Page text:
Hunting whitetail deer with a bow and arrow has never been one of my strong points. A little over a year ago, I made the decision that I was going to find a large piece of public land that was not overrun with wolves, and in the process, get better at this awesome sport.
Last fall I learned about and explored the Tiffany Bottoms State Natural Area, which is an incredible piece of public property that has the Chippewa River running through the heart of it in both Pepin and Buffalo Counties.
I had problems back there last year getting iced out, but have been looking forward to returning ever since.
Wednesday, Oct. 23
High 54, low 27
A canoe, hip boots, camping gear, tree stands and my compound bow were all required equipment for every part of this trip. As I have mentioned numerous times, Wisconsin’s water table is rising, and once again I saw that today, as the piece of land I would be living on is becoming smaller and very waterlogged.
My campsite is a solid canoe trip. I hunt about three-quarters of a mile by canoe from camp. All foot travel requires hip boots.
The location I hunt is a natural funnel that has been created by beaver, water and ease of travel. It is high ground separating two forests, and it was caused by a beaver dam. The water in this area is a good 6 inches higher than it was a year ago.
As an example, the tree that I am hunting has 6 inches of water at its base. There is zero dry land to place anything that cannot get wet.
Tonight was hunt No. 1. I have a doe tag, and I want a doe as much as I want a buck. Because there is so much water, there are rapids going over the beaver dam, which is my constant background noise.
At this place you cannot see the deer until they are in bow range due to dense tag alders. I thought I heard footsteps in the water and that was confirmed when a large doe got by me before I saw her.
Thursday, Oct. 24
High 56, low 25
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The canoe trip to my stand is in the dark for my morning hunts, and I am constantly under attack from beaver. It is hilarious. I cannot see the beaver, but they are swimming and let me get about 20 feet from them before they splash their tail on the water as hard as they can to warn other beaver.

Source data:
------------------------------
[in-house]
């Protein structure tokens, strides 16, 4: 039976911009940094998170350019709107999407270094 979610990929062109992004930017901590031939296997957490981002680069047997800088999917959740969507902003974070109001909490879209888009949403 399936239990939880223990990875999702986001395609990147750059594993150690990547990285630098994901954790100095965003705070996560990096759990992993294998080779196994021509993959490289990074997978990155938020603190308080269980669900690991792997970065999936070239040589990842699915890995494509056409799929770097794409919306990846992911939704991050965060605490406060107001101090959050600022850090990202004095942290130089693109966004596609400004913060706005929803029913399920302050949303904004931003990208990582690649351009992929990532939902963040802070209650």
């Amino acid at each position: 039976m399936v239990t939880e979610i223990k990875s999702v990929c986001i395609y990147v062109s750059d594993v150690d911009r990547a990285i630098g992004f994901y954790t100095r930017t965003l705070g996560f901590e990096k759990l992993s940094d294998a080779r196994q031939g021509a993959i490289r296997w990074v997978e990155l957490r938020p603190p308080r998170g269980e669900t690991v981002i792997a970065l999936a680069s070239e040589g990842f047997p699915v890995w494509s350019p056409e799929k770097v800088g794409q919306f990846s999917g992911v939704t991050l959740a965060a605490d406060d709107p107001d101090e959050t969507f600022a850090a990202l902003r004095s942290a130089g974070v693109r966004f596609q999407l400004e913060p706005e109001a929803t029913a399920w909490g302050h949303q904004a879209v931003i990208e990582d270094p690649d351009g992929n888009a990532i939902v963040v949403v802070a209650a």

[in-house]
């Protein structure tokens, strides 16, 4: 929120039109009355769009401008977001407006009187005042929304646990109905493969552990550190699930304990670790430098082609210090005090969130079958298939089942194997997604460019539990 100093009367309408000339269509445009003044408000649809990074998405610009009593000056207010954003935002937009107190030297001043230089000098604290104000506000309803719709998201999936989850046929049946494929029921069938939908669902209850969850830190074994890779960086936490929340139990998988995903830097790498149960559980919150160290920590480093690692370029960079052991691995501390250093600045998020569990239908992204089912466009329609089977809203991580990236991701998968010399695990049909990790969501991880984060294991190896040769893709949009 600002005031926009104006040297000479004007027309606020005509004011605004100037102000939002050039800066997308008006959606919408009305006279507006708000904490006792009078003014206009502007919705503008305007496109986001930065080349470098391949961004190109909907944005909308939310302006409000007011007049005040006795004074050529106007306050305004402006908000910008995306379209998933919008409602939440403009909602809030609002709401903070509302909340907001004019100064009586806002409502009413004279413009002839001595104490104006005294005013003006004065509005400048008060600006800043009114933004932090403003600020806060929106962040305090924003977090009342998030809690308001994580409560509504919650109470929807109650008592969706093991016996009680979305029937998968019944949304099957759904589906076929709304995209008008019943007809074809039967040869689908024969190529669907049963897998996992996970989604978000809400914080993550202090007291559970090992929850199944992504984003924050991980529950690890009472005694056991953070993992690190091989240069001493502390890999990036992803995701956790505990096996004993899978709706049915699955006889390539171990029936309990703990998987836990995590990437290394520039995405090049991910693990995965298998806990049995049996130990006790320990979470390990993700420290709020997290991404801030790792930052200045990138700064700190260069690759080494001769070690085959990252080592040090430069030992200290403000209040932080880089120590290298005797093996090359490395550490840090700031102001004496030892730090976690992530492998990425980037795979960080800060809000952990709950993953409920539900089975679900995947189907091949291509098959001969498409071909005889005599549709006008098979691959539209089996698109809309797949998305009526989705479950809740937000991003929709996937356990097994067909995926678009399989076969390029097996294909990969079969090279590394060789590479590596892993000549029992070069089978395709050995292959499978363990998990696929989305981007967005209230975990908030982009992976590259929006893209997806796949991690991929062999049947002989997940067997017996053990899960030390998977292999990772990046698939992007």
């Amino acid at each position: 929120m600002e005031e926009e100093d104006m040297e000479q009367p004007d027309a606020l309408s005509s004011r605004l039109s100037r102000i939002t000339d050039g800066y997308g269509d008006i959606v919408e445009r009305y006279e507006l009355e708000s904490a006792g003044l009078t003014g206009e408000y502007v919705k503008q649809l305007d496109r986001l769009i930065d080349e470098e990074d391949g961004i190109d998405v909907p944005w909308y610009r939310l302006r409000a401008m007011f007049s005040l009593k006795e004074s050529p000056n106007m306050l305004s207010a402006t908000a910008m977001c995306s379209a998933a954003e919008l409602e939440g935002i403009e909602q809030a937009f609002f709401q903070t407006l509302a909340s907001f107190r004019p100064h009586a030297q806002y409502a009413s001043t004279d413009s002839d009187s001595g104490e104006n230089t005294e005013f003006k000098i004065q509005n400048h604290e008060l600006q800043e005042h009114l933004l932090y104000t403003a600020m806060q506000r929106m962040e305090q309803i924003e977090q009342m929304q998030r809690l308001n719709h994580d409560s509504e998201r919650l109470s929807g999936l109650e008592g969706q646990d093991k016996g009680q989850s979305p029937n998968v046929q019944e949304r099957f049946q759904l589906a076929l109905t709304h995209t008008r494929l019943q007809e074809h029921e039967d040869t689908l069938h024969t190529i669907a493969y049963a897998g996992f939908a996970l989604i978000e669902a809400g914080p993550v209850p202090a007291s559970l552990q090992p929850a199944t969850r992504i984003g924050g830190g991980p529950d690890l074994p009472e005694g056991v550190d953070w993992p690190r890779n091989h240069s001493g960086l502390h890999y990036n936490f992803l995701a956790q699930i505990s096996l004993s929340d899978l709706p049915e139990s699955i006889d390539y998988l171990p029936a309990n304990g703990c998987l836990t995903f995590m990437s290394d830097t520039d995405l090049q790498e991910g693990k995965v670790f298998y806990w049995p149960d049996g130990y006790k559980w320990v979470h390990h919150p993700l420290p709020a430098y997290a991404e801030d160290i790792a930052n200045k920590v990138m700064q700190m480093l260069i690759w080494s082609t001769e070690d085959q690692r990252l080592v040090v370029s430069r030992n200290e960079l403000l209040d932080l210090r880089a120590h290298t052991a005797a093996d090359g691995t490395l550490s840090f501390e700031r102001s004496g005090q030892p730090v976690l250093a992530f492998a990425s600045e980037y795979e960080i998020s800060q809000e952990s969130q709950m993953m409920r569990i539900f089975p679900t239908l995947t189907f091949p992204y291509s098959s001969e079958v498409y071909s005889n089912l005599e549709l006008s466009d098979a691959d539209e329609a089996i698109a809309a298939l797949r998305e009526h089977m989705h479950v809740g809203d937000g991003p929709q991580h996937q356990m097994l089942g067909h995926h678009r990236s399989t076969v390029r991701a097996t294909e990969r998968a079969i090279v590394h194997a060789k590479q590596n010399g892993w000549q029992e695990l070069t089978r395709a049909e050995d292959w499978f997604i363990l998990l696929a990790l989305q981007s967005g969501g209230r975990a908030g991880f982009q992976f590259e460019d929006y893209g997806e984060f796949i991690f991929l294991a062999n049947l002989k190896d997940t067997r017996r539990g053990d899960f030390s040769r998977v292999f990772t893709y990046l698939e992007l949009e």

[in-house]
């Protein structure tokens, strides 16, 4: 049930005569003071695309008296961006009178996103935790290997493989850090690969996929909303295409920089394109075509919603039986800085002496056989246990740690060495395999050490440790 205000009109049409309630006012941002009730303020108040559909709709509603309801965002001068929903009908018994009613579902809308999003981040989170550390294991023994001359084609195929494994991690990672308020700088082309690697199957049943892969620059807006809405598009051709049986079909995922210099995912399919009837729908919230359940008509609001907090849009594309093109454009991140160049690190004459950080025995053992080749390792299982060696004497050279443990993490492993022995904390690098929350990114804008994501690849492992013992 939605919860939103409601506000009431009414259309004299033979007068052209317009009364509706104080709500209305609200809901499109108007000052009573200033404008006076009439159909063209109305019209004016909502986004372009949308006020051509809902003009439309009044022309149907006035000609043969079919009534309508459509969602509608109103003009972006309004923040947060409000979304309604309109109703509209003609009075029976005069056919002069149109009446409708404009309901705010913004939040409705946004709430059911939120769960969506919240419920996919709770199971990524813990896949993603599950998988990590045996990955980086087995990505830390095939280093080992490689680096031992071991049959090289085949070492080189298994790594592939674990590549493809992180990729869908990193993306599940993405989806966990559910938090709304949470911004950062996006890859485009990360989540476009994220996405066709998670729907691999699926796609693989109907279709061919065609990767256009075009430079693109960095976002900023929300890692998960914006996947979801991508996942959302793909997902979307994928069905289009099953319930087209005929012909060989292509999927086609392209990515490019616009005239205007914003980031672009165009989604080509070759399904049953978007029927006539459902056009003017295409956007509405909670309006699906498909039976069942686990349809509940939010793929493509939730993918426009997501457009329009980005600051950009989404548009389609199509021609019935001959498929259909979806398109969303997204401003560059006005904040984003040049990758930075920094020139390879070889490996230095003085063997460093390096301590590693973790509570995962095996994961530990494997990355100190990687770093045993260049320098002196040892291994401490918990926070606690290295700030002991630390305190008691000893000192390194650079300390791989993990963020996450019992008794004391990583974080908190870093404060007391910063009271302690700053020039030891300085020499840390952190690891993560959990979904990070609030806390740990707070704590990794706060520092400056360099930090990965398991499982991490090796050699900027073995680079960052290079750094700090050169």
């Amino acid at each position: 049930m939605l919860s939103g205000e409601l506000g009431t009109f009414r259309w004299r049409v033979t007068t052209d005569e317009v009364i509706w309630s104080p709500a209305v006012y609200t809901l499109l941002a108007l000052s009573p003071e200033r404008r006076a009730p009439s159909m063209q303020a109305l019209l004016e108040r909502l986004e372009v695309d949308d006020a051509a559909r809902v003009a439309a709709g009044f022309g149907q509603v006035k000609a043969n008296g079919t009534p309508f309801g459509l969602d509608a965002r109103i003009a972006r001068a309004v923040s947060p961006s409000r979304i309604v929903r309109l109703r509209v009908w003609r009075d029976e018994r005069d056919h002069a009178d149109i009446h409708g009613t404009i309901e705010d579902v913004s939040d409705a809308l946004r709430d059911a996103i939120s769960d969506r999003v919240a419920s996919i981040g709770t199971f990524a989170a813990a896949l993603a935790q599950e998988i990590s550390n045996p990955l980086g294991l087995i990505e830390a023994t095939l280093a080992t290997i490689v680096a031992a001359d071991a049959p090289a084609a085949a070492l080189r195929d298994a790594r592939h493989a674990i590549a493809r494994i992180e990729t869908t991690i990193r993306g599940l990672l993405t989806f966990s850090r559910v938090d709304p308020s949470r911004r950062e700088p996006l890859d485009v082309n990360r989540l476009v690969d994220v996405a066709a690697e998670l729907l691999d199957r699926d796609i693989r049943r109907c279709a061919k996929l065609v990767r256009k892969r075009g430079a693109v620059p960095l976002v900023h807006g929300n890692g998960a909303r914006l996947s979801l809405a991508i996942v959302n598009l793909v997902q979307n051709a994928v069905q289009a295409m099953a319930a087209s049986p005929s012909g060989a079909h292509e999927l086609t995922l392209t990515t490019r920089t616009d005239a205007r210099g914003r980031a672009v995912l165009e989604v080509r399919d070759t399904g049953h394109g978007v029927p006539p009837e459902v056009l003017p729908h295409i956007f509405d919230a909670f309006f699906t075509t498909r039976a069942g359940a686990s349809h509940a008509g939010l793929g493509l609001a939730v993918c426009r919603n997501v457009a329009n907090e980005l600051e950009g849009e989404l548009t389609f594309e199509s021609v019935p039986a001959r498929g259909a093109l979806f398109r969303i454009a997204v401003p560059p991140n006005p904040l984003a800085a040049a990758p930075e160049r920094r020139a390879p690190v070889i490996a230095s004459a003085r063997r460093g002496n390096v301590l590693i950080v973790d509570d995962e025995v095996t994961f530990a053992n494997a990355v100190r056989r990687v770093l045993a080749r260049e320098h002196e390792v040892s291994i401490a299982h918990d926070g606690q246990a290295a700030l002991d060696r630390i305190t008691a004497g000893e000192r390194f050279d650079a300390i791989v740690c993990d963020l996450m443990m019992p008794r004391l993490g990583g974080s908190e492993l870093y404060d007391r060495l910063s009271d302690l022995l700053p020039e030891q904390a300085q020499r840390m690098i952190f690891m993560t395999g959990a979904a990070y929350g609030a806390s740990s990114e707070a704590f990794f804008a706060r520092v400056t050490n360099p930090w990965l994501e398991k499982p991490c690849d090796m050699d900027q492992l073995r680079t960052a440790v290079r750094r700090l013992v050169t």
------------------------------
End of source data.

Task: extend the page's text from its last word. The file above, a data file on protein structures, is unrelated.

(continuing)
This morning’s hunt was really cool. I waited until 7:15 to do my first grunt of the season and a doe came out of nowhere. At 7:22, I repeated the process and a beautiful buck, maybe a 17-inch, 8- or 10-pointer came by at 32 yards with no warning and no time for a shot.
On my afternoon hunt, I had a 5-pointer by me for an hour looking for a doe in heat. The buck would be much better eating than the big buck, and I eat a lot of venison.
On the canoe trip back to camp, I was attacked by every beaver on the Chippewa, and lived to tell about it.
Friday, Oct. 25
High 51, low 24
My water jug froze last night. While canoeing back to camp yesterday, a bull canvasback flew over me and I dropped it, as I keep a shotgun in my canoe. This bird is a dandy, the best I’ve ever got, and he is going on my wall.
This morning while canoeing in the dark, I got lost four times in a very narrow channel and every time I had to lift my canoe up to turn it around.
At the stand, the 5-pointer was pushing his luck as he came within 10 yards of me. At 7:22 the big guy came by at 32 yards, and I just about let an arrow fly, but did not have enough time for an ethical shot.
When I got down from my stand, I checked my trail cameras and had pictures of two true brutes taken after dark.
I had to leave camp today for a day, as I had a family deal. With super cold weather coming, and with ice and all these deer experiences, my life will not be boring.
If I come up missing, look in the beaver lodge for my remains!